So in fairly short order, the business will just fade into nothingness just as plenty of great brands from the past have done. Once the trademarks expire (3-5 years), the Omas name will become fair game and an opportunity for revival as we’ve seen with brands like Conklin, Conway Stewart, Esterbrook, Onoto, and Wahl-Eversharp. (Though I really, truly hope that someone buys up the name just to prevent it slipping into the hands of someone like Rob Rosenberg and having its reputation subsequently ruined. In fact, if someone wants to Kickstarter that, I’d be all for a contribution.) 

Conclusion

While it’s easy to accuse O-Luxe of incompetence or mismanagement, I think that Omas has been living on borrowed time since at least 2011 and possibly since the 2007 financial crisis. O-Luxe had a decent strategy when they acquired the business and it wasn’t their fault that the bottom fell out of the market when it did. If they had tried a different strategy, maybe the outcome would have been different too, but I suspect the most realistic alternative was Hengdeli putting Omas out to pasture in 2012. O-Luxe kept them going for another three years, and lost $40m in doing so. I’m not going to kick them too hard given the loss they made on this.

There has been some extended discussions about Omas online. I’ve read a lot of it and found most of it seriously misreads the problems that the company faced and the proposed solutions would not have done much to prolong the inevitable. They were not doomed because they lacked an online store, because B&M stores keep the best nibs ‘out in the back room’, or because they occupied an ‘unprofitable niche’ where their pens were too expensive for normal users but not expensive enough to have as a status symbol. I also don’t believe introducing a range of cheaper pens would have saved them — the R&D alone would’ve blown out costs and all the additional production would have increased the losses they were taking, just to sell a line of low-margin products. (I know it’s shocking but it’s possible anonymous internet commenters sometimes have absolutely no idea what they’re talking about.)

At any rate, this has been a hard post to write. Not just because I’ve had to read a bunch of annual reports and financial statements and I enjoy accounting research about as much as I enjoy a bout of food poisoning, but because I really love Omas pens. Time and again, I’ve said that their nibs are the best in the business — writing with one is a sublime, joyful experience that never fails to put a smile on my face.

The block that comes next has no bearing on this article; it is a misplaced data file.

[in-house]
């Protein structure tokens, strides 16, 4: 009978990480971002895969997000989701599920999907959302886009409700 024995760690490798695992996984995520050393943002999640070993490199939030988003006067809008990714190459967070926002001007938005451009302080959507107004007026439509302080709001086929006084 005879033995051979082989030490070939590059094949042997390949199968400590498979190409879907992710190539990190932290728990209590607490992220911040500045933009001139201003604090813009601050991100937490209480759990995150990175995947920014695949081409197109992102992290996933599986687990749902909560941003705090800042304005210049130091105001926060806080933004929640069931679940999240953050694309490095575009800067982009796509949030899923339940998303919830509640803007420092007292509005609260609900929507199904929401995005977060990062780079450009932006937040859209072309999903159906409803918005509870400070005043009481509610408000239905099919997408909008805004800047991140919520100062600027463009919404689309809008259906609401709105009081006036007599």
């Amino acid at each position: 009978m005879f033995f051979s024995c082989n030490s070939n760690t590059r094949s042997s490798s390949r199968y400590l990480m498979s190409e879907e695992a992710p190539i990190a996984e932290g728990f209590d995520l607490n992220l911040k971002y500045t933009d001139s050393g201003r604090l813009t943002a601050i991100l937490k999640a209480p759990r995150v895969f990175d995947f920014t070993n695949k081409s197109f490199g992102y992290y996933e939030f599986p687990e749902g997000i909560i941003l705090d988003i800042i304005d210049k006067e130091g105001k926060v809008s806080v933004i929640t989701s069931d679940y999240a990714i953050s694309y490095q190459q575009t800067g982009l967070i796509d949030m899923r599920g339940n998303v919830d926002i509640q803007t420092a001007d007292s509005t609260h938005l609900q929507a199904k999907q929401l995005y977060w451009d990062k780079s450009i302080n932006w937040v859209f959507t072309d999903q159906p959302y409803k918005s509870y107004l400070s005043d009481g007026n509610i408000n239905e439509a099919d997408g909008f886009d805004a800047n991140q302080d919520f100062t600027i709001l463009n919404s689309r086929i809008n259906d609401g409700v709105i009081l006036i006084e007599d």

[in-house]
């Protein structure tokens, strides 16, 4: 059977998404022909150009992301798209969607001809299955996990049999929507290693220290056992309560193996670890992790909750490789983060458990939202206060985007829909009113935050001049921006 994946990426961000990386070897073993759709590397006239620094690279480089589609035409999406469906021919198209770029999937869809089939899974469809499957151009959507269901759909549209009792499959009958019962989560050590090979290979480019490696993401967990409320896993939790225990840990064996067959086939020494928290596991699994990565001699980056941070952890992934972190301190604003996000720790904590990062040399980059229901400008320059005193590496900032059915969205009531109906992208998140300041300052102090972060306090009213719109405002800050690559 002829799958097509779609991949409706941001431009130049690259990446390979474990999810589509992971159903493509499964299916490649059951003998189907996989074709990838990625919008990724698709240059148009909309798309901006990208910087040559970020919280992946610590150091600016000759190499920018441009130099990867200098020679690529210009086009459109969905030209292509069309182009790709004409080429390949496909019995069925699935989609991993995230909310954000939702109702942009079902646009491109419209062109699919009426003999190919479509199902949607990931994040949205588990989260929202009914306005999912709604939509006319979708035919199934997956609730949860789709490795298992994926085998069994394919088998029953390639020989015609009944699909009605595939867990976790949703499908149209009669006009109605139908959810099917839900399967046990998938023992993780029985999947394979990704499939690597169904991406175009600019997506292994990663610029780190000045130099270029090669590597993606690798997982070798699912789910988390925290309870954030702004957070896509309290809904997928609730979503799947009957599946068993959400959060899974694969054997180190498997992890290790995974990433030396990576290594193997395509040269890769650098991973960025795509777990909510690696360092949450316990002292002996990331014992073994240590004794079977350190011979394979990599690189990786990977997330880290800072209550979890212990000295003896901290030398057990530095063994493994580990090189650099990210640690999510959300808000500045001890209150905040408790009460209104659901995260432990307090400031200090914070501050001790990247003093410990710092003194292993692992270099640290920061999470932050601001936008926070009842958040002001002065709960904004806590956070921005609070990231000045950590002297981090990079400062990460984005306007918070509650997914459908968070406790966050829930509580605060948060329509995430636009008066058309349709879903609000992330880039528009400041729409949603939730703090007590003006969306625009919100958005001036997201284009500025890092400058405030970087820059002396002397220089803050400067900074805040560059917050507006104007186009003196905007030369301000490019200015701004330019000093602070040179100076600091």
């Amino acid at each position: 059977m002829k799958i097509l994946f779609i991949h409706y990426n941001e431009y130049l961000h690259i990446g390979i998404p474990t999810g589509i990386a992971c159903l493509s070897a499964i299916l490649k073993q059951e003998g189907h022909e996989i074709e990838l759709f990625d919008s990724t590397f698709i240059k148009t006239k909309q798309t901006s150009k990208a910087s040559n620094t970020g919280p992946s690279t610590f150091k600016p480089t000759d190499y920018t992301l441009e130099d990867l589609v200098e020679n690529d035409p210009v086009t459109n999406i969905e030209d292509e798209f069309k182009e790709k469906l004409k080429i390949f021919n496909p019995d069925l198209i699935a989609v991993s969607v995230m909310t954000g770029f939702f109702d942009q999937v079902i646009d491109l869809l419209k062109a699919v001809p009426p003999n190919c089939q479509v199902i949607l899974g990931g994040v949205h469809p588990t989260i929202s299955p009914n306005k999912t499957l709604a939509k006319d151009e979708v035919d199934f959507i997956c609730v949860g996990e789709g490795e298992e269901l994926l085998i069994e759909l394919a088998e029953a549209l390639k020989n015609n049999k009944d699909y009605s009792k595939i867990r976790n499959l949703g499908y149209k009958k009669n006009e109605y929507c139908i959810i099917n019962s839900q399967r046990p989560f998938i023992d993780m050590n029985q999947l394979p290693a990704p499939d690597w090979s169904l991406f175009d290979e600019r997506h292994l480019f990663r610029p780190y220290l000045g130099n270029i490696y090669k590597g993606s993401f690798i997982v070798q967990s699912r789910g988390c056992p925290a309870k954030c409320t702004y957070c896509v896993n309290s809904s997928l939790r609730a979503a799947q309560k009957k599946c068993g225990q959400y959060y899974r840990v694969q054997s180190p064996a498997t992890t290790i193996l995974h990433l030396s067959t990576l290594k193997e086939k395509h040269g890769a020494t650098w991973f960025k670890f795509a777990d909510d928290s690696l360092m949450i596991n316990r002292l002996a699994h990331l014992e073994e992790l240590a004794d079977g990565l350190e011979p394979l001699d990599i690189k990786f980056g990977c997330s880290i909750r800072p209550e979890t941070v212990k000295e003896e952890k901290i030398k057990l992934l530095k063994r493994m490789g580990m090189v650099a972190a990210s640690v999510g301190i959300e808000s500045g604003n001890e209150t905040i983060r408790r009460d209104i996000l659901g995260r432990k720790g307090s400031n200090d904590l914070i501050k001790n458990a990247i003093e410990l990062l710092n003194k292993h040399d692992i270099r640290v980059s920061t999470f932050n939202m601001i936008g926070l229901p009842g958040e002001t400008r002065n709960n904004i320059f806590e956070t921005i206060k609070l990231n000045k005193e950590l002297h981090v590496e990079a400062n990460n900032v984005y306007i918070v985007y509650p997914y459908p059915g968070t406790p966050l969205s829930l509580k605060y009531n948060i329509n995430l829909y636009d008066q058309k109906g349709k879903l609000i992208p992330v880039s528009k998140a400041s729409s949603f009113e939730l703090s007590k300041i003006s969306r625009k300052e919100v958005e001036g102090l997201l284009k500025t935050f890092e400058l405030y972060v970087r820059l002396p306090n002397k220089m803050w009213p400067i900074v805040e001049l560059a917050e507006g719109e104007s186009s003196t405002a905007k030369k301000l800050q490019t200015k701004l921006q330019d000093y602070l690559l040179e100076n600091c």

On top of that, both my Omas pens were gifts from my partner. For our anniversary last year, Lisa wanted to give me a pen but not one that I’d use for work and associate with the stresses of the office. Instead, she wanted to give me a pen that I would use simply for pleasure, something that I would enjoy using and would use for enjoyable tasks. We chose an Omas, the Art 2015 in a shade of green that she loved. It was my first Omas and a perfect choice. So much so that it led to another Omas, the Ogiva Alba, as a Christmas gift last year. I’ve really treasured both of those pens.

It’s sad to think that the brand which brought such pleasure might well be permanently gone now: that the employees will go off to work in other industries, that they will not team up to produce any designs or manufacture any new pens or nibs. 90 years of art and craftsmanship and genuine luxury — luxury in the sense of beautiful, well-made products created by true artisans — have all come to an end. I wish I’d gotten into Omas pens earlier and had more of a chance to learn and appreciate what a wonderful, special brand they had been.

Vale Omas. I was sorry to see you go but I’m grateful for all the wonderful products that came through your factory and all the wonderful work that your people were able to do. Thank you for bringing such pleasure and magic to our community. 

Update: Bryant of Chatterley Luxuries has commented on Instagram saying most of the staff have been laid off but a few remain, handling repairs/warranty work for the next six months and there may be more news after that point. So perhaps there is still a chance for a revival down the track -- hopefully this comes true.